Decree of Hope

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Kailee

My dad put money on my “books.” The jail had a commissary, and I could buy things now. I picked up a few magazines and a spiral notebook.

My new cellmate had a freakishly scary appearance, but she rarely spoke. Since she didn’t talk, I had no idea what she was in for. From her grim appearance, I thought it was something violent, but when I closed my eyes at night I tried to pretend she was a political prisoner or had been arrested for jaywalking.

One thing was certain. I would have to buy stock in Aveda for my hair to ever look the same again.

I lay on my bunk, sketching a jailbird inspired sundress. The stripes were diagonal instead of horizontal, more flattering for most body types, the waist was low below the pelvis and cinched with a big pinstriped flower. The skirt flowed with the stripes going in the opposite direction of the bodice stripes. It was no masterpiece, but given the situation it was decent.

The jailer came and slid the gate back. “Blondie, you have a visitor.”

I left the notebook on my bunk and followed her out to a room lined with stools on one side of a metal bar. A glass window dropped into the counter. I expected to see my dad. Since I was a client, he had time for me these days. We passed a few stools before she stopped. “Is this your first time?” she asked.

I nodded.

She leaned down and touched a button. “Push this to talk. You don’t have to push anything to listen.”

When I looked through the window, Abe stared at me from the other side. OMG! I look like trash! I pushed that thought out of my mind, because Abe was not the kind of guy to hang out in “visiting rooms.” I couldn’t believe he came to see me here, especially after everything that had happened. This whole ordeal had been so confusing. I thought we broke up, but I wasn’t sure anymore. He doesn’t want his family to know about me, but he comes to my arraignment and drives an hour and a half to see me in the big house?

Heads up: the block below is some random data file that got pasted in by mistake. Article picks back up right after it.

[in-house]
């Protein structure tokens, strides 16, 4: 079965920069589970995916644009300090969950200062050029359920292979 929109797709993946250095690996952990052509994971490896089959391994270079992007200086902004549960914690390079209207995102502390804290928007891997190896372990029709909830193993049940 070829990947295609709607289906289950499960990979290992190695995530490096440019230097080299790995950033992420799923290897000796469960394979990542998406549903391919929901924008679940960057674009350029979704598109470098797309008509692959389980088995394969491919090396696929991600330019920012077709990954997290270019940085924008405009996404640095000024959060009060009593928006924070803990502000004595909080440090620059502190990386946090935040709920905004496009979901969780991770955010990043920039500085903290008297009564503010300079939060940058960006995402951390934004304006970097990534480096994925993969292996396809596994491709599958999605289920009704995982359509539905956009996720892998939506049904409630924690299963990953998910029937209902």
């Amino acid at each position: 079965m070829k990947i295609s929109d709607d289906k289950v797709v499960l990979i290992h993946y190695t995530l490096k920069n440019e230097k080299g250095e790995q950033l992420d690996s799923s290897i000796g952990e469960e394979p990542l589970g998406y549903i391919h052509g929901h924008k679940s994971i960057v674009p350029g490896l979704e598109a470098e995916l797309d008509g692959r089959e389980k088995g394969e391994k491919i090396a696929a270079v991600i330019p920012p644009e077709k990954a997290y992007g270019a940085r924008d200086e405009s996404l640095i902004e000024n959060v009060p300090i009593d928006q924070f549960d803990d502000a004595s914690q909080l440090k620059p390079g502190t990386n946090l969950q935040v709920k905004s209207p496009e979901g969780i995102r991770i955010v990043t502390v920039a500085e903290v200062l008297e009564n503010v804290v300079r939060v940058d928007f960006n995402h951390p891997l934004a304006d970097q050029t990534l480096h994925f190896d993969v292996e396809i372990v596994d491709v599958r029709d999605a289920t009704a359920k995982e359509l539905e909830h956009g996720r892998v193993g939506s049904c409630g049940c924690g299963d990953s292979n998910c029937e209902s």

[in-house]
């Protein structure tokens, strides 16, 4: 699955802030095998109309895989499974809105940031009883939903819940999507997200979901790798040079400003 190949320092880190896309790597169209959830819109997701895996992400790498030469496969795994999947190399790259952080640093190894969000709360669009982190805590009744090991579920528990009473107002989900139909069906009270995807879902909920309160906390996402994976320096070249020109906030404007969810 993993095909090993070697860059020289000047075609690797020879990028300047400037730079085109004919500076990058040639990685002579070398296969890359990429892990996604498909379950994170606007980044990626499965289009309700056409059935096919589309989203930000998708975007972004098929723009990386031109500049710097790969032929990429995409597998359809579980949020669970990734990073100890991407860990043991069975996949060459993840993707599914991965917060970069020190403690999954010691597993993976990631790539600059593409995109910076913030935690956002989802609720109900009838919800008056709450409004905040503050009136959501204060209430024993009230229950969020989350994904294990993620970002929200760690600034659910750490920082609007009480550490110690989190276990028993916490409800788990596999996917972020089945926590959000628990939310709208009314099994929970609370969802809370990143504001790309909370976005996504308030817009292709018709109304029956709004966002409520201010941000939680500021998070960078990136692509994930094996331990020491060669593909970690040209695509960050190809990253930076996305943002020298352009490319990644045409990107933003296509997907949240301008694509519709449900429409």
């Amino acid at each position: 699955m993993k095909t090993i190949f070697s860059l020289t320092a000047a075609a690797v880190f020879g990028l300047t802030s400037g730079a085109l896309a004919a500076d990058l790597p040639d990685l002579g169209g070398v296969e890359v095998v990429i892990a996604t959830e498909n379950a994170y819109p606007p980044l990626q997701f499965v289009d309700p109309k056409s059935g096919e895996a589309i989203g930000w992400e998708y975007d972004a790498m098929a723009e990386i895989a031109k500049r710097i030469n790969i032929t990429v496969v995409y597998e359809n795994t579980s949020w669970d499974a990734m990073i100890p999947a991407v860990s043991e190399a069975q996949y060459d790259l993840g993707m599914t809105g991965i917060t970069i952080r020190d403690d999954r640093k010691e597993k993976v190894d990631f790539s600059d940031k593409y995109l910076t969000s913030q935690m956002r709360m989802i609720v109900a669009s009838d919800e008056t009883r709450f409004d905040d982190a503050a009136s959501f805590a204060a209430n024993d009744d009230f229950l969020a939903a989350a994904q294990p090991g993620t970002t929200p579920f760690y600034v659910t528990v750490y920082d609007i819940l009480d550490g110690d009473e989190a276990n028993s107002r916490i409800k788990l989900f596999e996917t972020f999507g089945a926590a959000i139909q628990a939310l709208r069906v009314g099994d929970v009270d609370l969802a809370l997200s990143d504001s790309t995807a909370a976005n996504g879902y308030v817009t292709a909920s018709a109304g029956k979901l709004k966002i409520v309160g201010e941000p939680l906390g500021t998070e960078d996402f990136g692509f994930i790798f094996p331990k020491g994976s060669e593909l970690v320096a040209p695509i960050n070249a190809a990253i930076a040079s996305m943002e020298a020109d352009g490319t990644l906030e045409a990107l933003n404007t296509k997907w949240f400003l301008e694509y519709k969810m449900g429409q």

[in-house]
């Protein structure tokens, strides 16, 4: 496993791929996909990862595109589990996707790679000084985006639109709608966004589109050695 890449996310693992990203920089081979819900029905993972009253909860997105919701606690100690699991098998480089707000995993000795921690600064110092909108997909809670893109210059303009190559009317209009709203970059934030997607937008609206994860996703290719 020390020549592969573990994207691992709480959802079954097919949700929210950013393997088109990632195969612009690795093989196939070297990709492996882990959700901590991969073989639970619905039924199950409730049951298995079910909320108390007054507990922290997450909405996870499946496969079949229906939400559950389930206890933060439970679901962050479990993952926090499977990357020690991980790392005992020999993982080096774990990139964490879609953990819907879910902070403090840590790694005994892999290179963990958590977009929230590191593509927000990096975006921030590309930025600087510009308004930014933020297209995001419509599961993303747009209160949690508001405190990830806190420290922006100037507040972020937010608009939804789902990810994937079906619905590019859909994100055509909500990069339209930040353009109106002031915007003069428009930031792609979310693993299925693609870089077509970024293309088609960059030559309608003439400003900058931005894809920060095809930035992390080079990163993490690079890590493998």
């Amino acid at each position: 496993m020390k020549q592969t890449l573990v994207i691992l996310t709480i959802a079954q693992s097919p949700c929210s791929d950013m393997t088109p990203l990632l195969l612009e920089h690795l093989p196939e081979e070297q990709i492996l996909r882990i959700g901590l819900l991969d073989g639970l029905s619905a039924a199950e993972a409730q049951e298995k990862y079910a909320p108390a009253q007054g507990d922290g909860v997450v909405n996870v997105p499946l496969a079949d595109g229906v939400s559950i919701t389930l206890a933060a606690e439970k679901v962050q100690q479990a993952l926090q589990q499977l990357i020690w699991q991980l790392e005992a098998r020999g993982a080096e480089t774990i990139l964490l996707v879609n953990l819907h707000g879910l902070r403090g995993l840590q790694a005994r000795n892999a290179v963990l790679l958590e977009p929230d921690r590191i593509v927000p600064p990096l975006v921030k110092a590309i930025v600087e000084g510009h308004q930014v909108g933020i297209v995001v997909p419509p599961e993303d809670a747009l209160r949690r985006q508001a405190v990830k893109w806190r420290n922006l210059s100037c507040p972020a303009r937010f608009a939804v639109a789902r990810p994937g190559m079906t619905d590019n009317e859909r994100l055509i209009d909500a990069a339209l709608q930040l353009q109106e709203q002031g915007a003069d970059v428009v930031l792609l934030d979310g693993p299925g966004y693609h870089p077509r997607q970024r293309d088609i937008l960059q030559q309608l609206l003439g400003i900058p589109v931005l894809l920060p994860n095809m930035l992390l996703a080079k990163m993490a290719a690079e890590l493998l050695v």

I wasn’t sure I should see him, but other than the strategy talk with my dad, I’d had no conversation with anyone sane in days. He was here, and he came for me.

My stomach flopped as I sat down. My fingers trembled as I touched the button. “Hi.”

“Are you okay?”

No, but I couldn’t say that. I nodded.

“Sweetheart, I’m going to get you out of here. I promise. I need you to tell me everything you remember about that night.”

“Not much. It was the night I tagged your house. I was so buzzed I don’t remember. Ja—” I stopped short of saying his name. The last thing I wanted was for him to get mixed up in all of this. With his violent tendencies, PTSD, and drinking record, they’d frame him for sure. Even my dad wouldn’t be able to get him off. “J woke me up and said we had to go to Austin and we had to take my car. He drove because I was too drunk. He went in alone. I sat in the car until I got bored. Then I went for a run.”

“Who is J?” I liked the hint of jealousy in his voice. He was so emotional for a guy that wasn’t serious about me. But he had proven he wasn’t.

“J—like a city in Mississippi.” I smiled.

A crease formed in his forehead, and he rolled his eyes from side to side for a second. “A city in Mississippi? I’m not great at American geography, babe.”

“Umm … Google it when you leave, and don’t say it out loud.”

He nodded like he understood what I was telling him. “J—oh.” His voice went up an octave when he figured it out. “I think I know what to do. I’m going to have to cut this short, but do you need anything?”

“There is one thing. I haven’t blogged in days, and there’s not even an away message. I’m going to start losing followers.”

He laughed. “That’s what you’re worried about?”

I sighed. “I’ve spent two years working on my blog. Don’t worry about it. It’s not like I have a future anymore, anyway. You think my stint in the slammer will help me get into UNT?”

“Kailee, you’re going to get cleared. What do you need me to do?”

“Put up an away message. Try not to mention the slammer.”

“How do I get into the blog?”

“My name and the year I was born.”

“I’ll put it up tonight. I have to go do something now.”

“Abe, what are you going to do?”

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